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Choice-of-Law Provisions, Conflict-of-Law Rules, the Statute of Limitations, and the Borrowing Statute: Ontario, Inc. v. Samsung

January 7th, 2017 Choice-of-Law Provisions, Conflict of Laws, Conflict-of-Law Rules, New York State Courts, Statute of Limitations Comments Off on Choice-of-Law Provisions, Conflict-of-Law Rules, the Statute of Limitations, and the Borrowing Statute: Ontario, Inc. v. Samsung By Philip J. Loree Jr.

Introduction

Photographer: PictureguyA—an Ontario-based corporation–commences a New York state court lawsuit against B—a New York-based corporation–in New York state court for breach of contract. The contract contains a mandatory New York choice-of-forum clause and a very broad choice-of-law provision, which, among other things, designates New York law to govern the contract and its “enforcement.” If Ontario’s two-year statute of limitations applies, then the suit is time barred, but if New York’s six-year statute of limitations applies, then the suit is timely. Is A’s suit barred by the statute-of-limitations?

In Ontario, Inc. v. Samsung C&T Corp., ___ A.D.3d ___, No. 2016 NY Slip Op 06671 (1st Dep’t Oct. 11, 2017), New York’s Appellate Division, First Department, faced with these facts, concluded that A’s suit was time-barred because plaintiff was a nonresident of New York, the claim accrued in Ontario and the action was commenced more than two years after the date of the breach.

Photographer: WavebreakmediaWhile the outcome of the Court’s decision was right on the mark, the reasoning it used was unusual, and potentially problematic if applied with equal force to cases commenced in New York where the parties agree their contract should be enforced under the law of a state having a statute of limitations that is longer than that of New York. It is also problematic because the statute of limitations is only one of countless other New York laws that are considered “procedural” for conflict of laws purposes. The Court’s decision suggests that parties can, for example, agree that New York Court must apply the California Code of Civil Procedure, rather than the New York’s Civil Practice Law & Rules (the “CPLR”). While it seems unlikely a court would seriously entertain such an argument, the decision arguably provides legal support for it.

Photographer: aldoradoThe Court could have reached the same outcome had it followed a simpler and more direct interpretive path. Had it done so, the Court would have given full effect to prior precedent. Because the Court followed a different interpretive path, it had to create a potentially broad exception to the traditional conflict-of-law rule that forum law governs procedural matters, a rule that applies even where the parties have agreed to a choice-of-law provision designating a body of law other than forum law to govern the contract. See, e.g., Portfolio Recovery Associates LLC v. King, 14 N.Y.3d 410, 415-16 (2010).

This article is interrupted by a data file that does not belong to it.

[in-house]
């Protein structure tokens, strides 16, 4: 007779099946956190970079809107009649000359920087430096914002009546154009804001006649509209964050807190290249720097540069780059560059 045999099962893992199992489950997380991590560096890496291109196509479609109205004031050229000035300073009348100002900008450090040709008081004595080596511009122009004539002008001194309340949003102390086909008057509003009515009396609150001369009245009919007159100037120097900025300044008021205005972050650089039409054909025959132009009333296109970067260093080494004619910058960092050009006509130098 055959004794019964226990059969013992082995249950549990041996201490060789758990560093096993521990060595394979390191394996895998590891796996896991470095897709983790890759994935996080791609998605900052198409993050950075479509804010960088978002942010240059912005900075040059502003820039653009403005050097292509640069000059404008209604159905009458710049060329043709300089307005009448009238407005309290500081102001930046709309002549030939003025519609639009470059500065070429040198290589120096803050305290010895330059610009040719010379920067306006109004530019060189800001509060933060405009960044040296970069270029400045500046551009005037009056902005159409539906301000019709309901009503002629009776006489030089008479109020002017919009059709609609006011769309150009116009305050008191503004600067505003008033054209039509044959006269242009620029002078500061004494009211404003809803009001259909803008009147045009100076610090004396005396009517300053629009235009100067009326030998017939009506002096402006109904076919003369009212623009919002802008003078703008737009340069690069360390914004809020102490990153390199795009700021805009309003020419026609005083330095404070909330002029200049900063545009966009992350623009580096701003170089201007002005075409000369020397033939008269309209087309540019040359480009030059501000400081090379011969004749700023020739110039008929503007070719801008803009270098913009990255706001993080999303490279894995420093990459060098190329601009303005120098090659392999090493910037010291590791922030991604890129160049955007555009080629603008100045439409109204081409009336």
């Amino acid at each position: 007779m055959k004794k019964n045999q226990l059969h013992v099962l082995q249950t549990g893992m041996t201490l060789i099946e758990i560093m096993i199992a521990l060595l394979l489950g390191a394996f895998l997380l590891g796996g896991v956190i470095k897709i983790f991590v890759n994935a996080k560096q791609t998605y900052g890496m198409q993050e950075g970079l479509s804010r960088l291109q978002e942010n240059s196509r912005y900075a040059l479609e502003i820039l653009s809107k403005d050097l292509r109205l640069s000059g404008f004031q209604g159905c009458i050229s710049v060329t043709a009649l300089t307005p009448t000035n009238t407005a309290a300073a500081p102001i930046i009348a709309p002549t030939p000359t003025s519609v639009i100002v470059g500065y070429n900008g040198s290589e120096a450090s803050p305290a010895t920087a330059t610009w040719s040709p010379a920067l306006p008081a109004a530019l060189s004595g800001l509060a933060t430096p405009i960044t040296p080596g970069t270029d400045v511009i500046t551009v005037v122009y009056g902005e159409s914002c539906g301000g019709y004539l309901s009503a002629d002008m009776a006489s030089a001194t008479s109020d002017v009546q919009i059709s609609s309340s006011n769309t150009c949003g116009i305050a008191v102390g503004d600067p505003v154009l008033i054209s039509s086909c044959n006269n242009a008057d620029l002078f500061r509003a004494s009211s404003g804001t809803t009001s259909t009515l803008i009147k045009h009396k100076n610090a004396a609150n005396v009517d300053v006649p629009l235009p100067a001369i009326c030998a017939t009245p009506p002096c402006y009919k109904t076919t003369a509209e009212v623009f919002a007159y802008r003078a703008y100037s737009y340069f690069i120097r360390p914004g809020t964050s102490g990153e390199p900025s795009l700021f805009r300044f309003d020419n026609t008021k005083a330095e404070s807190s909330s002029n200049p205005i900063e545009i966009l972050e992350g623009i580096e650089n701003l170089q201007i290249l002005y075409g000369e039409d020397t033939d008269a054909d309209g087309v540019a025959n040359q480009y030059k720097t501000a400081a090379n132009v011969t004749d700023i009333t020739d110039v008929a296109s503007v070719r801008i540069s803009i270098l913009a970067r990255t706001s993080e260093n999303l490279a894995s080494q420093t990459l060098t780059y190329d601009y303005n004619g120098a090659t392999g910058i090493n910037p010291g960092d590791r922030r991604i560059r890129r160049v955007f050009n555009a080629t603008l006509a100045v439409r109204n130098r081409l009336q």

Photographer: stuartmilesEven apart from that, the Court’s consent-to-extra-forum-procedural-law rule was not relevant to the case before it. Assuming parties may opt out of New York procedural law in appropriate circumstances, there was no opt-out here. The parties consented to New York law applying and the suit was brought in New York.

Because the suit was brought in New York, New York law governed procedural matters, unless a statutory exception to that rule applies. That would be true irrespective of the party’s choice-of-law provision, and irrespective of whether New York law also governed substantive matters.

Orion, Inc. concerned New York Civ. Prac. L. & R. (“CPLR”) Section 202, New York’s borrowing statute, which happens to be one of the few (if not the only) statutory exceptions to the common-law forum-law-governs-procedure conflicts-of-law rule. That exception, as we’ll see, would apply, even if we assume that parties have agreed that New York procedural law applies.

Thus whether or not the parties consented to New York procedural law was beside the point.

Finally, the only context in which the consent-to-extra-forum-procedural-law rule could have any meaning would be where suit is brought in New York, but the parties have agreed that another state’s laws shall govern the contract and its enforcement. But in that context the rule could, as we’ll see, lead to unnecessary confusion; spawn satellite conflict-of-law issues; and create a serious risk of anomalous and unwarranted outcomes, including outcomes that violate New York’s rule that parties can consent on a pre-dispute basis to a shorter limitations period, but not to a longer one. See John J. Kassner & Co., Inc. v. City of New York, 46 N.Y.2d 544, 550-52 (1979).

Understanding Ontario, Inc.’s Legal Landscape:

New York Conflict-of-Law Rules Applicable to Choice-of-Law Clauses

Photographer: IQonceptOntario, Inc.’s material facts are straightforward and summarized above. But understanding why the Court’s analysis raises some questions requires a brief discussion of some New York conflict-of-law rules that are not necessarily part of every attorney’s or client’s working vocabulary.

Why were New York’s Conflict-of-Law Rules Relevant?